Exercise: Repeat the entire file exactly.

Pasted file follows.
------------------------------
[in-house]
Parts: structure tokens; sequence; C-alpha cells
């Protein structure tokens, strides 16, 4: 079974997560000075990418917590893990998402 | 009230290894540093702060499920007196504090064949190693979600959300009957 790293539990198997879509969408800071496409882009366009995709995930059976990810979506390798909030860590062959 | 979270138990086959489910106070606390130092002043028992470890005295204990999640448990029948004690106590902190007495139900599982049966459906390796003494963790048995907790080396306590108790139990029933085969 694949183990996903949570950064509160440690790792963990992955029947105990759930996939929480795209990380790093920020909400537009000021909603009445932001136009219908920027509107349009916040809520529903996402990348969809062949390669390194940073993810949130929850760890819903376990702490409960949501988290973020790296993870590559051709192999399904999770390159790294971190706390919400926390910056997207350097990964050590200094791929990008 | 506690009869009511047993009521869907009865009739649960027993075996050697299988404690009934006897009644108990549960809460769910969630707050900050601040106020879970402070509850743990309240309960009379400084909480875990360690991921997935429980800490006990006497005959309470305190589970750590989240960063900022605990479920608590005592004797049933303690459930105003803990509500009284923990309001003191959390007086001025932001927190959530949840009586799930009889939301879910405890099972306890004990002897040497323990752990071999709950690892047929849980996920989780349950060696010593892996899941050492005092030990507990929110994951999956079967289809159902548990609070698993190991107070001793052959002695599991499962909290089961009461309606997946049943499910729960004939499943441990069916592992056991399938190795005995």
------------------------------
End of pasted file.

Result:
[in-house]
Parts: structure tokens; sequence; C-alpha cells
């Protein structure tokens, strides 16, 4: 079974997560000075990418917590893990998402 | 009230290894540093702060499920007196504090064949190693979600959300009957 790293539990198997879509969408800071496409882009366009995709995930059976990810979506390798909030860590062959 | 979270138990086959489910106070606390130092002043028992470890005295204990999640448990029948004690106590902190007495139900599982049966459906390796003494963790048995907790080396306590108790139990029933085969 694949183990996903949570950064509160440690790792963990992955029947105990759930996939929480795209990380790093920020909400537009000021909603009445932001136009219908920027509107349009916040809520529903996402990348969809062949390669390194940073993810949130929850760890819903376990702490409960949501988290973020790296993870590559051709192999399904999770390159790294971190706390919400926390910056997207350097990964050590200094791929990008 | 506690009869009511047993009521869907009865009739649960027993075996050697299988404690009934006897009644108990549960809460769910969630707050900050601040106020879970402070509850743990309240309960009379400084909480875990360690991921997935429980800490006990006497005959309470305190589970750590989240960063900022605990479920608590005592004797049933303690459930105003803990509500009284923990309001003191959390007086001025932001927190959530949840009586799930009889939301879910405890099972306890004990002897040497323990752990071999709950690892047929849980996920989780349950060696010593892996899941050492005092030990507990929110994951999956079967289809159902548990609070698993190991107070001793052959002695599991499962909290089961009461309606997946049943499910729960004939499943441990069916592992056991399938190795005995």